Onlookers

Salvation: Chapter Ten [Final]

The constable came to take Gadreel away before the day’s work was directed to start. The others looked on as the men stood outside of the worker’s dwellings, peering in the doorway. Gadreel had already risen, sitting on the edge of the cot awaiting them. A few stepped out and watched him trek across the yard with the captors.

“You get the day to rest,” the silver-toothed man offered them before departing the yard. “But be sure to listen for the sound of the blade slicing and the people cheering. You’ll face the same if you try anything funny, y’all know.”

Most of the prisoners barely nodded, with no other thought than the breakfast they would be getting that morning. A few gathered by the barrier to watch the departure. They found him again, walking past the fence on the street outside. Gadreel caught sight of Piers and Arthur, watching silently through the gaps of the tall stakes, arms crossed with uncertain faces allowing him to leave.

Gadreel’s shoes were worn through from the various treks. They were never fine to begin with. The clothes upon his back were none too different, ones given to him by the prisoners to replace the ones ripped from his back after his capture. The cold air dragged past him as he walked among the constable to the destination further in the city.

The castle was in sight of the city center. On any normal day, the city folk would be there in masses, chatting, shopping, filling pails of water in the center fountain, or simply crossing through on their way from place to place. The few who had already shown up there on that cold morning were there to stay and watch.

The tool planned and set up on a tall wooden platform for Gadreel’s dispassionate demise was a guillotine, made up of a wide plank for his body to lay and tense and wait for the blade, the blade itself shining in the early morning light, strung up and waiting patiently for it to be released to gravity.

The man waiting to do the solemn job stood at the top of the wooden stairs next to the tool. His face and hair betrayed many years of life and of carrying out many punishments. The constable delivered Gadreel to him, who looked the prisoner in the eye with hardly a spare blink.

“Lay down. But don’ hold yer breath, the blade won’t drop until his highness is here to witness.”

Gadreel nodded and placed himself front-forward on the platform, his hands grasping at the sides to position himself where it was desired. The executioner placed the wooden stock down around his neck, holding him in place, before grasping at his hair. “Bright locks,” he mumbled to himself, yanking the strands between his knuckles tightly. “Your head will be a nice one to display, maybe even for a few days more than usual.”

Gadreel stared at the ground several meters below, the cobbles appearing as the very same stones he had hammered away at in the yard with the prisoners. The townsfolk still assembling for the spectacle passed by him, hissing teasing words, huffing and spitting at the ground in his direction. The spectacle’s guards offered just enough effort to allow Gadreel from being attacked directly.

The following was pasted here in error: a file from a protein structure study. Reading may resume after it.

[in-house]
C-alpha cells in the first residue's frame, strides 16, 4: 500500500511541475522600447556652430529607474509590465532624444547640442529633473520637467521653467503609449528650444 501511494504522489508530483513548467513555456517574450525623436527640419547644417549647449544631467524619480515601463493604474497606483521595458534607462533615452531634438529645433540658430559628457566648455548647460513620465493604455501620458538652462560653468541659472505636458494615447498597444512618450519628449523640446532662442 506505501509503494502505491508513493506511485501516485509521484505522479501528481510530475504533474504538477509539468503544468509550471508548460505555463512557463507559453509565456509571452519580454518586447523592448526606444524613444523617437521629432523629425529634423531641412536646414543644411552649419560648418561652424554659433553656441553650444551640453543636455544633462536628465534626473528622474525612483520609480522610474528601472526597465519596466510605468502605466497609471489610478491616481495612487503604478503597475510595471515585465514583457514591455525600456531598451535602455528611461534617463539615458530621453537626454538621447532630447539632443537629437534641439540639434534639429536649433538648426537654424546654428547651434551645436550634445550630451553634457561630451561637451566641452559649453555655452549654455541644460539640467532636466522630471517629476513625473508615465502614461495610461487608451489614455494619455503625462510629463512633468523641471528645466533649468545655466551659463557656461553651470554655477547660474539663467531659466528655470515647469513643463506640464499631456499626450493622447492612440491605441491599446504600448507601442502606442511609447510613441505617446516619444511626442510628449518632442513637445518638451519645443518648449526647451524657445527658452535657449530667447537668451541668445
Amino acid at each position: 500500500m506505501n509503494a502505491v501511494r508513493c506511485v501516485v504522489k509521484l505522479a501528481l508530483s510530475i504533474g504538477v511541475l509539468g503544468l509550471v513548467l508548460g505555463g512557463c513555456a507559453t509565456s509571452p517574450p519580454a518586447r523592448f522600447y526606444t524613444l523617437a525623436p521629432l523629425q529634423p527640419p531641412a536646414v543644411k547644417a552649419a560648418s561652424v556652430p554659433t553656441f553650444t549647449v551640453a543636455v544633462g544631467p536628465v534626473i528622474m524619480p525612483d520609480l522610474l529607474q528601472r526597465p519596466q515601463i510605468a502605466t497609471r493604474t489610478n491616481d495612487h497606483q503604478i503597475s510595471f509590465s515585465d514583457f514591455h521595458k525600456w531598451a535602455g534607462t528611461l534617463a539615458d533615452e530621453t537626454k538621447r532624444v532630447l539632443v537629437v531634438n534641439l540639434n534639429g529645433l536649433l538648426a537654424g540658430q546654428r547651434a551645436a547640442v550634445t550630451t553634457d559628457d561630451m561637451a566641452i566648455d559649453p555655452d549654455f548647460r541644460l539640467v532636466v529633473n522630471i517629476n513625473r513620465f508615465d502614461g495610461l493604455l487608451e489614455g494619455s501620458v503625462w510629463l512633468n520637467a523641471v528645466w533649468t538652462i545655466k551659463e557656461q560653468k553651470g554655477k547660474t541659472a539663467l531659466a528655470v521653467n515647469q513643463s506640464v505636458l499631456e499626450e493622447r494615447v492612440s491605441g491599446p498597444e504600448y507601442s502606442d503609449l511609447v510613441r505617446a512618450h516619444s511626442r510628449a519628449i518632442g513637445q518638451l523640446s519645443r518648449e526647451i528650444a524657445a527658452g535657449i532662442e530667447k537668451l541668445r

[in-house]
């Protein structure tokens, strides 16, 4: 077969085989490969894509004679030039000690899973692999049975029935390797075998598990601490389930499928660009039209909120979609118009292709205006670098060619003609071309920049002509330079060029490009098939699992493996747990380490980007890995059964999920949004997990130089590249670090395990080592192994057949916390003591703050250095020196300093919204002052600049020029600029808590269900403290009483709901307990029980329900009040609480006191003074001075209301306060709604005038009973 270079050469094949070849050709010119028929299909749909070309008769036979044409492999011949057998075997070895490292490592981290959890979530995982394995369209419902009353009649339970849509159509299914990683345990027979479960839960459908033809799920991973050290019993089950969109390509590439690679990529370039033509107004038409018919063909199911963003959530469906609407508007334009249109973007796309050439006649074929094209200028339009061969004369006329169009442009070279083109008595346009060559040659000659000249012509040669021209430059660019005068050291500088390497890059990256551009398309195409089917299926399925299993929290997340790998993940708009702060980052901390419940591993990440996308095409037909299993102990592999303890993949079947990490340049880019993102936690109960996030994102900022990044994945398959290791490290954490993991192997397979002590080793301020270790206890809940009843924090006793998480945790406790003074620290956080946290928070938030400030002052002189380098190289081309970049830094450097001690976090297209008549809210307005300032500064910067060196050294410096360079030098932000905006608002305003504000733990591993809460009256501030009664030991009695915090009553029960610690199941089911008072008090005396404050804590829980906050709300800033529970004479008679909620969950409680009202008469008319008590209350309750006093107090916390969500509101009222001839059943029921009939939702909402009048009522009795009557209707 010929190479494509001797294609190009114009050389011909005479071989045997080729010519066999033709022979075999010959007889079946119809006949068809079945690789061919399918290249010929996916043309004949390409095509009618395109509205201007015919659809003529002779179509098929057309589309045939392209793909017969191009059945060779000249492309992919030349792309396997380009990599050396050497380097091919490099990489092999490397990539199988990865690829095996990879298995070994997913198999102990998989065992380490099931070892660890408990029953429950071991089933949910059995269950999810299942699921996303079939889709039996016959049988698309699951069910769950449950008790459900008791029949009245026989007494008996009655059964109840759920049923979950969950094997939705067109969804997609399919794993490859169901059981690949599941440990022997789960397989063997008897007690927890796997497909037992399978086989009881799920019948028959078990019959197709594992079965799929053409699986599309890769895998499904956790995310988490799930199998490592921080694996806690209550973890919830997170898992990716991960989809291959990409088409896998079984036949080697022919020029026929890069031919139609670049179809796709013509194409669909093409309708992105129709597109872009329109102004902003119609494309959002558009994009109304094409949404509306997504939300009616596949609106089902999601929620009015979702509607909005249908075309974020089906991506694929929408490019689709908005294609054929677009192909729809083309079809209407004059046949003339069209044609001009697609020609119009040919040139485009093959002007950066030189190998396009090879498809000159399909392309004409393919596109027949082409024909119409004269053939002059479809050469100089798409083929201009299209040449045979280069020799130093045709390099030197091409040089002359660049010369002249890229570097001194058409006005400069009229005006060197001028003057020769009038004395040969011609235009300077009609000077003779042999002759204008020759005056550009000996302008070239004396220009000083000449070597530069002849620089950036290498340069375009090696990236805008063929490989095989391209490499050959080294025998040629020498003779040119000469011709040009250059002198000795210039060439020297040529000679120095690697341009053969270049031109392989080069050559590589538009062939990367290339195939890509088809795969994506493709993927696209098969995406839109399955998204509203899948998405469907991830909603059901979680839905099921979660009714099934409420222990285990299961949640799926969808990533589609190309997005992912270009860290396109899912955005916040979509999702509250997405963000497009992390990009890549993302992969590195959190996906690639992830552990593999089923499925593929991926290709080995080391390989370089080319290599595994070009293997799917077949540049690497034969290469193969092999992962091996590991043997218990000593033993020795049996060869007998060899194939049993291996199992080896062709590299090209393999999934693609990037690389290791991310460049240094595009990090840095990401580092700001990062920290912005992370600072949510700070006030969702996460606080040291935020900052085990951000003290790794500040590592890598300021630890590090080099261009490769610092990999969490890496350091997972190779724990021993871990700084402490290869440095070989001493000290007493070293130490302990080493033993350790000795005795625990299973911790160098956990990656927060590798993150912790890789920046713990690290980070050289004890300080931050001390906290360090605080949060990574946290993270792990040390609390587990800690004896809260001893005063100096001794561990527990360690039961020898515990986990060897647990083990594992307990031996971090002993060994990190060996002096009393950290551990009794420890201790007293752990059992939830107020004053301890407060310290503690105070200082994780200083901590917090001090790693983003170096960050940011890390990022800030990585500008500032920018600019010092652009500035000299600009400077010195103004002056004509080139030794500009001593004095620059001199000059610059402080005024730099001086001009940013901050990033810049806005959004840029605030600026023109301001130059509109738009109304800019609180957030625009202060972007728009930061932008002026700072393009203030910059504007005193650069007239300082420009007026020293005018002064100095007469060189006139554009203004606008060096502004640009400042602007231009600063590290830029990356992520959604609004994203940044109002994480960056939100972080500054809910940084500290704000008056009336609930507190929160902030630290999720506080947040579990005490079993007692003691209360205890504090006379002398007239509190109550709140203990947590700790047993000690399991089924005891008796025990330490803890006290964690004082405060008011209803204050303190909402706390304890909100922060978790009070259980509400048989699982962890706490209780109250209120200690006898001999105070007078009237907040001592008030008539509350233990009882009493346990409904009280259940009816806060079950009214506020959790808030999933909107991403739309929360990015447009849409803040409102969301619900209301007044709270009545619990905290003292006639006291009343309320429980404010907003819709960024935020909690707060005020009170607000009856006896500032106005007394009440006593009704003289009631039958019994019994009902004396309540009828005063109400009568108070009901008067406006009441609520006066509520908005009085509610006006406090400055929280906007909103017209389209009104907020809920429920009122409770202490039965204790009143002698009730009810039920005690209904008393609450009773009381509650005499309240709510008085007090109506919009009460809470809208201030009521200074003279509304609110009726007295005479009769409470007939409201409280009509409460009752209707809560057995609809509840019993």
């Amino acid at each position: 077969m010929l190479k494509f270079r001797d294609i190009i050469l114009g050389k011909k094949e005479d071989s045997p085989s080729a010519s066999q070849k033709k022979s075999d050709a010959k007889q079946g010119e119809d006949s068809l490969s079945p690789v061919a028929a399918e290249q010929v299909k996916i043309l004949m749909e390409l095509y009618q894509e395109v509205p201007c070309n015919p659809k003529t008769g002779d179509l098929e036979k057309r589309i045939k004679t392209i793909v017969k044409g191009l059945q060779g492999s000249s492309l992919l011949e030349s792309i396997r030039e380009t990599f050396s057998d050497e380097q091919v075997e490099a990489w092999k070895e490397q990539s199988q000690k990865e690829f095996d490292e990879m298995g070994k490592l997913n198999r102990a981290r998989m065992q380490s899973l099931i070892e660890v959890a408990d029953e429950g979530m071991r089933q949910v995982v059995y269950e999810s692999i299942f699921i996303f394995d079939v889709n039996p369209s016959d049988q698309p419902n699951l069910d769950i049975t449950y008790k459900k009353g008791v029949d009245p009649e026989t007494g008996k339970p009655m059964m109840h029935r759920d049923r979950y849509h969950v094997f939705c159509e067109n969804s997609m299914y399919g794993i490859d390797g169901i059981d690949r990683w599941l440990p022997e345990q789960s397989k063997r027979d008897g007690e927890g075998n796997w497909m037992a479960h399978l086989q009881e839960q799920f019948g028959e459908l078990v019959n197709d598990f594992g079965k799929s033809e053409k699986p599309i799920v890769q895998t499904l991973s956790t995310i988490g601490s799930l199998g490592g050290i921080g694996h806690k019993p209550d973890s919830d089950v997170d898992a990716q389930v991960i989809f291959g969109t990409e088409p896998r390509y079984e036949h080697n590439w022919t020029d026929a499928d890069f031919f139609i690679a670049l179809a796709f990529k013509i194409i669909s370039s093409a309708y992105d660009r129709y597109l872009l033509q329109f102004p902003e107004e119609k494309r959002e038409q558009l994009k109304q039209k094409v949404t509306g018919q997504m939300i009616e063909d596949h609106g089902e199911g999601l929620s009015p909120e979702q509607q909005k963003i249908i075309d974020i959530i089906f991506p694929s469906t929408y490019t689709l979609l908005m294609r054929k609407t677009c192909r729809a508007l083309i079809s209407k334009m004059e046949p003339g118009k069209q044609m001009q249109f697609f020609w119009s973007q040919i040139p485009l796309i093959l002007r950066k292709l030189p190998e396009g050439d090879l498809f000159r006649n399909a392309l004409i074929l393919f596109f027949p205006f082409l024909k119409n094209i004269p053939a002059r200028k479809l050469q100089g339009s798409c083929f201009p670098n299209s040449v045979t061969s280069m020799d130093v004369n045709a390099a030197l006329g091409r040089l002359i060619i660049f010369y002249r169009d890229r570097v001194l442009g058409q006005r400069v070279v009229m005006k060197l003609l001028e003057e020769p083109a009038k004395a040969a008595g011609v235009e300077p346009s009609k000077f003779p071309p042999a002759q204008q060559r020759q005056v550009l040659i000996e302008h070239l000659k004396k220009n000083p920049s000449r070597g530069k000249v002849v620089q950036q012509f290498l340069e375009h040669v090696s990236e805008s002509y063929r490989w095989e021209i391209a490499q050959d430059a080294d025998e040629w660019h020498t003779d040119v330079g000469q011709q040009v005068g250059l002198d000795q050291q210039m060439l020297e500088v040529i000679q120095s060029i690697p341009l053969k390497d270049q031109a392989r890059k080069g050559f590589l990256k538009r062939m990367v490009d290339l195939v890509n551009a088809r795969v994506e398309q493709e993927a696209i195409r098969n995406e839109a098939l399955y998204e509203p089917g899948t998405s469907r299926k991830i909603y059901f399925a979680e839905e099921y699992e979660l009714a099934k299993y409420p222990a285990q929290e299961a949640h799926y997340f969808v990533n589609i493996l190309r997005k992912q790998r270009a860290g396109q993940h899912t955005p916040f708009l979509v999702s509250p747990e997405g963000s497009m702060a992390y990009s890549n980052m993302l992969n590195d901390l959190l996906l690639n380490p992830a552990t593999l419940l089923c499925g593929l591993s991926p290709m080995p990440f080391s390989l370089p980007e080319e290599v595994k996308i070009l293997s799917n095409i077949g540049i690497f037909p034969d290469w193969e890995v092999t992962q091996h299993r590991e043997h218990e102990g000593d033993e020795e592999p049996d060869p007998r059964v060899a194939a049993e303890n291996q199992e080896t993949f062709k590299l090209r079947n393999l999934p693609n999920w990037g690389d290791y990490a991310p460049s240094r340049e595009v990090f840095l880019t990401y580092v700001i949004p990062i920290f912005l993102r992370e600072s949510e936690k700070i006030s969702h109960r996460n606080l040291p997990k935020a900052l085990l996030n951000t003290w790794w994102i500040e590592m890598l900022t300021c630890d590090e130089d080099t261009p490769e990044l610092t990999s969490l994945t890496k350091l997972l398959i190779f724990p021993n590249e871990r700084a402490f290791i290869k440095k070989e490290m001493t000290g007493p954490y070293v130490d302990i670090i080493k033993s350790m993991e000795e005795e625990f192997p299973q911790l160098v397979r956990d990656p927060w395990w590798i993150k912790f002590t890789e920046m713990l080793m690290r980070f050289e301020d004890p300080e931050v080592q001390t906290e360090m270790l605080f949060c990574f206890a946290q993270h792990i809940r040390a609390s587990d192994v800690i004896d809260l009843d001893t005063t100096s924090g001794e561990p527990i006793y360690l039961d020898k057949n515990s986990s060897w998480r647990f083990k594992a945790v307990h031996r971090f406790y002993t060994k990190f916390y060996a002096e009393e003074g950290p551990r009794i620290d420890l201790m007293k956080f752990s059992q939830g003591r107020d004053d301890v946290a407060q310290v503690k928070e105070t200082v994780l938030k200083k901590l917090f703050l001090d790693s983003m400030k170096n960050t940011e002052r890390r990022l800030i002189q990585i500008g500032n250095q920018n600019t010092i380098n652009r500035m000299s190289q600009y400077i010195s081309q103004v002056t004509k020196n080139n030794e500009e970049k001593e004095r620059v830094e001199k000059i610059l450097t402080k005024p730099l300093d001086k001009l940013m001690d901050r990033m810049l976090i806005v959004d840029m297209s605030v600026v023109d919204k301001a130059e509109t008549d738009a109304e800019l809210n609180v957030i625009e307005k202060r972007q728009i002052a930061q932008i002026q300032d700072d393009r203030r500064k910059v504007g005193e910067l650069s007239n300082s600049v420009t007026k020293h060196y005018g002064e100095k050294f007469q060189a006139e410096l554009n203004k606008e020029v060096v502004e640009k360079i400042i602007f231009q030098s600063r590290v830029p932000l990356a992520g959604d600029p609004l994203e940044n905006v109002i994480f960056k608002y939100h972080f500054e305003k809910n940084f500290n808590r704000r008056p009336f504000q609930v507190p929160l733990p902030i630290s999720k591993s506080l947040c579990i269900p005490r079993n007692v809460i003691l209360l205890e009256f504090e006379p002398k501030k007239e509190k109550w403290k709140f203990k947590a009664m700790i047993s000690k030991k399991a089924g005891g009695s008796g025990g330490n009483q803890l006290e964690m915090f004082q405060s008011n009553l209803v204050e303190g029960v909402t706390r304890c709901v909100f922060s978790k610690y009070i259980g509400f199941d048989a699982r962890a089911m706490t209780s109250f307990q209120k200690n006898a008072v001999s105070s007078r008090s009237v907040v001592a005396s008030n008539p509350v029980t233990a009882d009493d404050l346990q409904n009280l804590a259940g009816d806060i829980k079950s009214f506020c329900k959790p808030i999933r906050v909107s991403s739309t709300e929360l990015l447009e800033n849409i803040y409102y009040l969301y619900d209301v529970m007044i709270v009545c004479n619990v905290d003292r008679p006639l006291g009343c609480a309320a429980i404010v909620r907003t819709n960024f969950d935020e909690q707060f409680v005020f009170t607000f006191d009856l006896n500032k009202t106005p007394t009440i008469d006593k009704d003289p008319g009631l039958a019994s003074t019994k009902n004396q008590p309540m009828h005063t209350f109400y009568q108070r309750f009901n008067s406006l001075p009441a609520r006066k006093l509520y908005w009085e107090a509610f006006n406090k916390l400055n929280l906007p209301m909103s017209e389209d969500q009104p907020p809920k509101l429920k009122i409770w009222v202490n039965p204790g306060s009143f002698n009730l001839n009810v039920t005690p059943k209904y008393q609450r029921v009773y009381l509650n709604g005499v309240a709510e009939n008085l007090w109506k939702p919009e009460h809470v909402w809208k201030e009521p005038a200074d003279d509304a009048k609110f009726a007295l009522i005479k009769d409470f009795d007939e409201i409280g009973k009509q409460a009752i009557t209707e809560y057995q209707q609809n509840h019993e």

In some time, the hum of the crowd simultaneously rose and silenced itself. The sole remaining clamor came from the direction of the castle’s entrance. Gadreel was able to tilt his head up just enough to see the tight formation of the castle guard approaching on foot, making way among the commoners to approach the plaza. The guardsmen spread out and allowed the King to step forward, as fresh and befitting as any other day. He blinked at Gadreel before mumbling to the side as his companions.

The King spoke in a low tone to his orator, who delivered the words exactly to the crowd in a sensational voice. “My subjects, you have gathered to look up the execution of a dangerous, disdainful individual. He, a stranger to this land, a disfigured monstrosity, has decided to spread his words of treason, of uncertainty, and plague. A plague of the mind, for which he is surely affected. Such acts will not stand, no longer be able to spread worry among those who hear them. Today, he will lose his head. Alas, he may deliver us his last words, perhaps those of remorse. Prisoner?”

Gadreel swallowed hard, his neck pressed against the unforgiving wood of the stock. “Good King, I accept this punishment. I am but a messenger. The task I was ordained to undertake has been completed, even if just to a small measure. In that sense, I do feel remorse. I know, I feel that my message of salvation has not reached you, your people… not even those among your land’s prisoners who have little to nothing else. I do not understand why. But know that those who have heard, but have not been allowed to take those words within themselves… they have been pushed away from salvation. That is your doing, something I am powerless to change, even if circumstances were not the same as they are. To you, this action is a punishment, for you fear death and the end that it means to you. To me, it is simply a transition, one that I am not afraid to meet. What lies there at the end of your life… the lives of all people who my message has crossed… it is then, and only then, you will know what salvation, or the lack thereof, truly means. But for many that chance will be forgone, forgotten. It is not part of my duty to say so, but for these reasons, I pity you. There are more of my kind out there. If, in the future, they or those who had heard their word comes across this place, I can only hope that things will be different. At this moment, do as you will.”

The executioner’s hand was already readied and firm on the rope holding the blade of the guillotine millimeter from its descent. The King sucked in a low breath, broke eye contact with Gadreel, and nodded at the man with the grim duty. And so did the blade drop, and roll did Gadreel’s head.

[End]

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